The Poughkeepsie Journal – Mid-Hudson Section
August 20, 1997

Local Man Heads to Bosnia – Consultant will help design new political party
By Michelle Vellucci

Daniel Odescalchi headed to Bosnia Tuesday to help build a brand new political party.
Odescalchi’s mission is to help the pro-democratic “shadow government” create a campaign strategy and gain support is Bosnia’s upcoming local elections.

Odescalchi, president of Pleasant Valley-based consulting firm Strategic Advantage International, said the mid-September elections will be a “practice run” for the 1998 national elections.

Bosnia and the rest of the former Yugoslavia have been battered by war since the Soviet Union and its satellite countries shattered into fragments in the early 1990s.

Strategic Advantage International has helped stabilize other eastern European countries.  Founded in 1992, the company looked to help post-communist countries rebuild. Odescalchi has worked successfully in Hungary, Romania and Slovakia against other communist and nationalist leaders.  He also founded the Survival in a Democracy project to help pro-democratic parties in Eastern Europe learn about political strategy.

The United States Information Agency is sponsoring Odescalchi’s work for a little over a month, said USIA Public Affairs Specialist Bill Reinckens. He said the total cost of the program is $14,000.

Right blend of knowledge

The USIA, an independent foreign affairs agency, sponsors cultural and educational exchanges such as the Fulbright program.
Reinckens said the shadow government is an umbrella organization linking seven political parties and two non-governmental groups.
“Our aim is to develop a common platform of nation issues and promote it within the different publics that these organizations serve,” he said.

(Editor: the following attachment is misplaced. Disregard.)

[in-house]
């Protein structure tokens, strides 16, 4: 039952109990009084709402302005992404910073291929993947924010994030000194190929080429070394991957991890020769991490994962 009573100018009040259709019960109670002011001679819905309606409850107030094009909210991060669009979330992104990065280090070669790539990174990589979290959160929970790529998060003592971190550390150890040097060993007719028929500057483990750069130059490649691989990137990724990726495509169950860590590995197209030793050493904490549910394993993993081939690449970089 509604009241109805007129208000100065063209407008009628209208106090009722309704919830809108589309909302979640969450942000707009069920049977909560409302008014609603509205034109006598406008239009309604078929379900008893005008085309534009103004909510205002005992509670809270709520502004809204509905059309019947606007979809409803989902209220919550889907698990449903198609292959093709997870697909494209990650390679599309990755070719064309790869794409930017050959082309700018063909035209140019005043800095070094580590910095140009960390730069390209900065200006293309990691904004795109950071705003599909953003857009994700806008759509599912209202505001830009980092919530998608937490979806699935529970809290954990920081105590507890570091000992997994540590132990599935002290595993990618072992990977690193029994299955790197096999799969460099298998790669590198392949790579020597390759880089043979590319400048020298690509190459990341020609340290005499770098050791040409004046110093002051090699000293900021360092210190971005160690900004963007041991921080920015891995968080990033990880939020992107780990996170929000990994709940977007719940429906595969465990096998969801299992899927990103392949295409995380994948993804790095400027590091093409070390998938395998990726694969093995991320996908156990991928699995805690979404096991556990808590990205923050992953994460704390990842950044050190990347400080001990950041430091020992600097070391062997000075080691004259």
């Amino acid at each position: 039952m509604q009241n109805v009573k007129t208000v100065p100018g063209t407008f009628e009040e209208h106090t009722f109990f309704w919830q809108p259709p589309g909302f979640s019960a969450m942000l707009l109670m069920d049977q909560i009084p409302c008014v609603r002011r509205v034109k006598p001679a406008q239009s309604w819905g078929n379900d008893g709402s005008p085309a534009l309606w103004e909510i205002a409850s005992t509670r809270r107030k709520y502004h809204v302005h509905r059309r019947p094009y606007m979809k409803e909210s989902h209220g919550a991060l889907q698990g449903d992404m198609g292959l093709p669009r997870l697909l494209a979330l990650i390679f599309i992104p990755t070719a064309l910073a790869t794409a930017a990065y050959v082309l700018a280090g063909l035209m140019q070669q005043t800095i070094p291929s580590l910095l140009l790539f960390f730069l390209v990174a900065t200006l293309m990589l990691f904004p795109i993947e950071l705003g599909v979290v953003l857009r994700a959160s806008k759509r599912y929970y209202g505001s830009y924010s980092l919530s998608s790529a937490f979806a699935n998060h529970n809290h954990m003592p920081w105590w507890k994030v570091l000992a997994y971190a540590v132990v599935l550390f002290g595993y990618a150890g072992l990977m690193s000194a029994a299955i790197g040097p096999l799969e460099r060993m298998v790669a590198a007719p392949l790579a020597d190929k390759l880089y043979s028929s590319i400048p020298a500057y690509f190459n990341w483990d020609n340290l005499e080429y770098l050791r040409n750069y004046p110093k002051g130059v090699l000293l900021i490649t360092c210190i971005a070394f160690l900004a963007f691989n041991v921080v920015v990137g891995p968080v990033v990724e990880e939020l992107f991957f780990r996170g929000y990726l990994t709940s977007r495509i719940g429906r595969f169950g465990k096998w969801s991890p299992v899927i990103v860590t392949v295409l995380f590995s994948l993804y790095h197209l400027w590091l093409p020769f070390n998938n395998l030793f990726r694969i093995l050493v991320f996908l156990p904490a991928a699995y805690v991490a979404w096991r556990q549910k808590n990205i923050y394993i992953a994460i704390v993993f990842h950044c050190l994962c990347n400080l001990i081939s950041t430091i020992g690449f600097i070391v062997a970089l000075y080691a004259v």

Reinckens said that USIA felt Odescalchi had “the right mix of academic and first-hand political knowledge of the region.”

Odescalchi said the shadow government, also known as the Alternative Council of Ministers, is “the multi-ethnic alternative to the ethnically pure nationalist parties that are now in power.”

Odescalchi said the nationalist parties, composed mainly of former Communists who ruled the region for the past 40 years, are the only ones with real political experience – “and the connections to help them stay in power.”
“Most members of the Alternative Council of Ministers have had little or no political experience prior to the collapse of communism and are poorly organized with very little capital at their disposal.” Odescalchi said.

“It will be good for them to do a Western-style campaign – and by that I don’t mean glitzy,” he said. “Over there (Eastern Europe) it means more representative of the people. Under Communism that wasn’t so important.”

Bosnia, like other post-communist countries before it, will have to build a democratic party structure from scratch.

Odescalchi said he will meet with top pro-democratic officials to determine their target audience and discuss what messages the party will send.